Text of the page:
Nowhere in Newfoundland and Labrador have we seen houses and decorations in the somewhat dull earth tones that we see in Southern Ontario. The houses are either crisp, clean and white or solid colours. They aren’t typically the pastel colours of the Caribbean but rather solid reds and blues and greens. Cow Head used colours everywhere. Below are a few pictures of various picnic sites, outhouses, sheds and homes.
This coast area was called the French Shore in the 1700s and 1800s. In the British and French days the French had the rights to catch fish along the Northern coast but they weren’t allowed to actually build communities on shore. The community was first named Cap Pointe by Jacques Cartier. Later it was called “Tete de Vache” (“head of cow”) by French fishermen because of a large rock that looked like a cow’s head when viewed from the sea.
We spent some extra time in Cow Head as it is the centre of the Gros Morne Theatre Festival. We saw three plays and two musical evenings. Two of the plays were about Newfoundland history which we found very interesting. The first one was about a Newfoundland nurse in France during WW I. It was written based on letters a nurse had sent back to Newfoundland from France. It was extraordinarily well done. The other one was about the days before the referendum on whether or not Newfoundland would join Canada. There was a fictional family divided on the issue. It was really interesting. I am going to do a separate post when I complete my research about this period in Newfoundland history. Mike and I find it quite fascinating. There are very few countries in the world that voluntarily gave up their independence. The Dominion of Newfoundland was one.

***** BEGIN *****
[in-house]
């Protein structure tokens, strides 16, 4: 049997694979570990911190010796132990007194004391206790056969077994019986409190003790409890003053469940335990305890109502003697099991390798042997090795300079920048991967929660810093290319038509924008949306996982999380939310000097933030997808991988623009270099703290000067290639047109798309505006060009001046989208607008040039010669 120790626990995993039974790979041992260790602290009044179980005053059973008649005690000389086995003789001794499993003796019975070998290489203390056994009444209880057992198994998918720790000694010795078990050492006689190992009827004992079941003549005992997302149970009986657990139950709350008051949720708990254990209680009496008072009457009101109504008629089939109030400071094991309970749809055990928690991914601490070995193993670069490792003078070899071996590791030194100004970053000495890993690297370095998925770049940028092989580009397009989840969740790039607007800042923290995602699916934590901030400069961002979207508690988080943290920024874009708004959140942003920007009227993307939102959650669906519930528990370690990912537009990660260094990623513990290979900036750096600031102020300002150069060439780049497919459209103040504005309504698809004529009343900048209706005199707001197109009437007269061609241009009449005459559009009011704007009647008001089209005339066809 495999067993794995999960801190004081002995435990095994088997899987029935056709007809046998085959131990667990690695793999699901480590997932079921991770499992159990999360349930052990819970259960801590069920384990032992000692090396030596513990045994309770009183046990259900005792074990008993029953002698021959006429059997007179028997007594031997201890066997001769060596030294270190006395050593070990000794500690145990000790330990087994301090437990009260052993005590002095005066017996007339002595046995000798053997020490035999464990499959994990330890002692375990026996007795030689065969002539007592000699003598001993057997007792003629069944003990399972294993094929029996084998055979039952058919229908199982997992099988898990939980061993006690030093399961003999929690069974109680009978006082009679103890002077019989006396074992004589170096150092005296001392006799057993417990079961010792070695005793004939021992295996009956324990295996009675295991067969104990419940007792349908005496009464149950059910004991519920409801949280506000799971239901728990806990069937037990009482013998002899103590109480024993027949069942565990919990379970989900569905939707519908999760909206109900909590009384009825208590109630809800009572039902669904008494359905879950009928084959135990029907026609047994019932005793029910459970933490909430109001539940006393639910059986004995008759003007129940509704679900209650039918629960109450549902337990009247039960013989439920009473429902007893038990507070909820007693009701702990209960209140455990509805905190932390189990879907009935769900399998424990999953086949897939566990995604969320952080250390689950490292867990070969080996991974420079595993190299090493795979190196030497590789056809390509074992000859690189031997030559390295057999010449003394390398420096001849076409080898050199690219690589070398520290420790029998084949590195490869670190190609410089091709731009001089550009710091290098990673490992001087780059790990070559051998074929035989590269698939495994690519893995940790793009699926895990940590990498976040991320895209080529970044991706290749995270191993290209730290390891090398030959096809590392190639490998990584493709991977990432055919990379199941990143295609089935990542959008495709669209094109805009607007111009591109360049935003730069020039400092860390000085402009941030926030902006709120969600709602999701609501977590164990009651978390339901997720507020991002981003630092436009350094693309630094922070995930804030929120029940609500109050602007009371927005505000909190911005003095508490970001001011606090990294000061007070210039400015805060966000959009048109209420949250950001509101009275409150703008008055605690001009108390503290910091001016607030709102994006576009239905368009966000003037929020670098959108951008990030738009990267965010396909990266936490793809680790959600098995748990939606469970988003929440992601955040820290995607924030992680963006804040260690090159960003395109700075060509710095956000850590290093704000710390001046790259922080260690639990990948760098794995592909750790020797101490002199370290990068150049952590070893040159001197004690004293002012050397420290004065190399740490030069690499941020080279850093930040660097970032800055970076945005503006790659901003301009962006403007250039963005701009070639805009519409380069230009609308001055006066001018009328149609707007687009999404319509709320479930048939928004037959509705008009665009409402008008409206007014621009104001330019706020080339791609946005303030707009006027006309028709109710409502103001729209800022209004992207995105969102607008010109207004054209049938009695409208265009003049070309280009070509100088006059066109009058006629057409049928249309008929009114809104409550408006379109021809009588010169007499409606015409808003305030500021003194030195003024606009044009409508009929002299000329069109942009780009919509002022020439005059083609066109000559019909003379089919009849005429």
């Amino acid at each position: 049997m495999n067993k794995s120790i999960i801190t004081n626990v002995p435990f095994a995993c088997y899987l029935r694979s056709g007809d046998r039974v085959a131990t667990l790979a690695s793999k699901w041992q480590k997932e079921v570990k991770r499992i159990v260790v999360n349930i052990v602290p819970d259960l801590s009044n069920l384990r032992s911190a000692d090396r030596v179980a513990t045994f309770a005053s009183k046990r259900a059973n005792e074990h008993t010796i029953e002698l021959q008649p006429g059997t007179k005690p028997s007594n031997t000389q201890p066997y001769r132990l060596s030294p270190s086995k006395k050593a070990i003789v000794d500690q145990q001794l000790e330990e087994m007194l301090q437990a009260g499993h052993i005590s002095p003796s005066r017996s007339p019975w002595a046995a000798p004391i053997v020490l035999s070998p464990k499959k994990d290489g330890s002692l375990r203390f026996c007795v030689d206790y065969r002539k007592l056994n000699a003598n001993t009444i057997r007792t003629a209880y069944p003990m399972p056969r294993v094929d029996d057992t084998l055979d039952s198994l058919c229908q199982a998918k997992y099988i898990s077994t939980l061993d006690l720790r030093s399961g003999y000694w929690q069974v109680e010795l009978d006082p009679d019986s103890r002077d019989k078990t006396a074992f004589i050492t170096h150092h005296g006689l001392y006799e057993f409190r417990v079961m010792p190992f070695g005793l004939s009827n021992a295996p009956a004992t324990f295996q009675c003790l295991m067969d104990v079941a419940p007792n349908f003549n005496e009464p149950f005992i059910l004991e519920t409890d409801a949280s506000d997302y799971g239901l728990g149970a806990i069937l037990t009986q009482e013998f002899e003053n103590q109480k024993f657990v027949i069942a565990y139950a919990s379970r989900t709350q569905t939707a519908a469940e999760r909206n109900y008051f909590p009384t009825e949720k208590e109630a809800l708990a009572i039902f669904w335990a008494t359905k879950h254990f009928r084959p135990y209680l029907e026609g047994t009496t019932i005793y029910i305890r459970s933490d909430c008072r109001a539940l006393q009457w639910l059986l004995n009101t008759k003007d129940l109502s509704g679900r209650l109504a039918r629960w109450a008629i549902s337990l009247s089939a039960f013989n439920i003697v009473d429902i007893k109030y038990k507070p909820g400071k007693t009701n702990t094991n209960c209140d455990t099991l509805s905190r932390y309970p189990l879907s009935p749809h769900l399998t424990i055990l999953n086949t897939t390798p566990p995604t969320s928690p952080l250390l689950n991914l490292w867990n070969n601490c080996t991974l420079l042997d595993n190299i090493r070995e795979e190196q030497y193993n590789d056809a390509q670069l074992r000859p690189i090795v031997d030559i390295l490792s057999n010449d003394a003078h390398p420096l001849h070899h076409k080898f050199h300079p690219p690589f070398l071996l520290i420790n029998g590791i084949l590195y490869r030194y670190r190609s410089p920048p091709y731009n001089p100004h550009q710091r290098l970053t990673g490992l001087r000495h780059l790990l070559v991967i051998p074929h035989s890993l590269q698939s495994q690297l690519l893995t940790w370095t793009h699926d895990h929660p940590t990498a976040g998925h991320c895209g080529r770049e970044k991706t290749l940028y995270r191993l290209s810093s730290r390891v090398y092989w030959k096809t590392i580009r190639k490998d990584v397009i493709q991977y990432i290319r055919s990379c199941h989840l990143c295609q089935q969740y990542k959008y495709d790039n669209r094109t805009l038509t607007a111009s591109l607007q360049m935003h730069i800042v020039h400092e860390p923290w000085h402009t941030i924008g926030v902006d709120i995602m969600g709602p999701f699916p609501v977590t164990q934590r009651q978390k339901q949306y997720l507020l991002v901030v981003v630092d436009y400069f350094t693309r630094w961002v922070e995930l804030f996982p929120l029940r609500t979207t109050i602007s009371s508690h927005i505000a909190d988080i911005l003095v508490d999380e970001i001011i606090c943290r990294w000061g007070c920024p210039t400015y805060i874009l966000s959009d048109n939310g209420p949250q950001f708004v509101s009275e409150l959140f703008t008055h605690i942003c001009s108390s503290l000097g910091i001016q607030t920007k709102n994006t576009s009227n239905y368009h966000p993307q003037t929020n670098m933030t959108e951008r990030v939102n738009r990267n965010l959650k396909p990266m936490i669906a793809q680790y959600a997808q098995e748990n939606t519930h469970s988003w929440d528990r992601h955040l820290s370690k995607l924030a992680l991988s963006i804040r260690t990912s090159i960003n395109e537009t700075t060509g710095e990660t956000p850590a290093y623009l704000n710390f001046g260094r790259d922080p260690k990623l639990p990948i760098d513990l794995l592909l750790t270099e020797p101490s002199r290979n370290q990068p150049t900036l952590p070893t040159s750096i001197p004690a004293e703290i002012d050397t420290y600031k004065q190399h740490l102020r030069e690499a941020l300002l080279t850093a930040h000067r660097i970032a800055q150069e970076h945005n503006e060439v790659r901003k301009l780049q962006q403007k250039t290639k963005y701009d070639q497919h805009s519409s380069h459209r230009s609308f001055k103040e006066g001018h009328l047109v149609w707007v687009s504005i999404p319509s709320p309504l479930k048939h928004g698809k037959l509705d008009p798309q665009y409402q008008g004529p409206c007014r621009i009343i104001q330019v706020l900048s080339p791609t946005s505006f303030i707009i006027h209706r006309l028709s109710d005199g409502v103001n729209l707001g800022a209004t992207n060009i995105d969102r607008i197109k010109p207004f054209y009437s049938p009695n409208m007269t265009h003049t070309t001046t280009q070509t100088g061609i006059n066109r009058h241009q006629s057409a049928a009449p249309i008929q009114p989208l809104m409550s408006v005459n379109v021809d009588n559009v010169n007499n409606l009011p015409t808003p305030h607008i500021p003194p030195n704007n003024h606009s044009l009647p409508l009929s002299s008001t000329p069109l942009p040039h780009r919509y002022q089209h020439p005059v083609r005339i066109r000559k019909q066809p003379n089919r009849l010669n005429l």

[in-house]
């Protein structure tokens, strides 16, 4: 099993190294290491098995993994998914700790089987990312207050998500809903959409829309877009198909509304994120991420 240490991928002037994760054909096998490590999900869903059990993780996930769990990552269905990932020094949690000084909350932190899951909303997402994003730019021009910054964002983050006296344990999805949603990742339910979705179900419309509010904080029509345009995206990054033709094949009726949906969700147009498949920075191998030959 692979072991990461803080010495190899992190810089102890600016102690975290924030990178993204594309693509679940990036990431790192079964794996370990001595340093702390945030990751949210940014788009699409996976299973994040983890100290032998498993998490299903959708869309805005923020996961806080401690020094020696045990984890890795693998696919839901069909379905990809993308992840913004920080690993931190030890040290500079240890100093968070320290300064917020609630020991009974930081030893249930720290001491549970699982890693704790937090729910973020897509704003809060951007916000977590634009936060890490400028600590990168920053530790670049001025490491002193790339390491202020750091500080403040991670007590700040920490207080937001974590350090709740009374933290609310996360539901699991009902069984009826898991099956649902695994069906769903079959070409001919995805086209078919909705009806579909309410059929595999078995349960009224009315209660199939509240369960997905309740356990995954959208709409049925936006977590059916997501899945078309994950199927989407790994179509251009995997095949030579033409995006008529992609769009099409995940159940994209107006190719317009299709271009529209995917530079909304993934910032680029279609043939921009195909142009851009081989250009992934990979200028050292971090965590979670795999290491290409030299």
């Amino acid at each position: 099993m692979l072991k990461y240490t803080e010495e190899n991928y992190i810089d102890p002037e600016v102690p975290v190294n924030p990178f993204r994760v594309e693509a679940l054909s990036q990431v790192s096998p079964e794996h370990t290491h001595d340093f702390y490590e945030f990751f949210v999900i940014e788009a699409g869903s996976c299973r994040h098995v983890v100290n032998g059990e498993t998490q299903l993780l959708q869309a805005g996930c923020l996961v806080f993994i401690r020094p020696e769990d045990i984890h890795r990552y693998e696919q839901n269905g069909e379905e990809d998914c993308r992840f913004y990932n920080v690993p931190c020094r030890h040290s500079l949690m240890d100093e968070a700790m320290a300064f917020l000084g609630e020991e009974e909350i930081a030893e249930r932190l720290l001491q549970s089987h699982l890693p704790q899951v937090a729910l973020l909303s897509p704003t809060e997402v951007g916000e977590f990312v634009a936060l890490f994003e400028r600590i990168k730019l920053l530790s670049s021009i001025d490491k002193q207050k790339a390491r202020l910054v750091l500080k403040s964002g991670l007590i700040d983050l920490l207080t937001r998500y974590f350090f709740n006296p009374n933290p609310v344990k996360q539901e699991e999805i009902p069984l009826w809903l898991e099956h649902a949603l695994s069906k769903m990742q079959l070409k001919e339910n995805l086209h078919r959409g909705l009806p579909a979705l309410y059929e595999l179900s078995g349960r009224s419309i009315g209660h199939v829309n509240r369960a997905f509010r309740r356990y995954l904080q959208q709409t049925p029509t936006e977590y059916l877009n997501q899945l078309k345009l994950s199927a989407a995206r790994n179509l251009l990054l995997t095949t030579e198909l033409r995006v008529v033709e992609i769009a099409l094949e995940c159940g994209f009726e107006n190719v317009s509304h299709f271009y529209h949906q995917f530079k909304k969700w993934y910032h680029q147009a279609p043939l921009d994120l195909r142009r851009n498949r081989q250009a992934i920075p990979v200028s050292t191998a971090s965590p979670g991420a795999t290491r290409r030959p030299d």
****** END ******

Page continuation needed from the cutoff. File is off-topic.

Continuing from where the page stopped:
We were driving down a side road to get to a hike to a salmon ladder. Near the start of this gravel road was a maximum height sign. In an RV maximum height is critical knowledge. Mike backed up (tricky with car in tow) so that I could read the sign. We didn’t understand why they put it up when we read 7.5m. That is well over 20 feet and doesn’t require any signage. A little while later, at another overhead wire, we saw a sign that said 6.8m. All of a sudden we realized that the sign wasn’t the maximum height on the road it was the height of the overhead wire it was beside. The next sign said 5.5m. Now we were getting worried. 5.5m is more than enough room, we need just over 4m but the heights were getting smaller and smaller. What happens if we come to a sign that says 3.5m, or worse yet, if the sign has fallen down. The next sign said 6.2m. As it turns out we never had a problem but it was the most unusual, somewhat scary, signage that we had seen.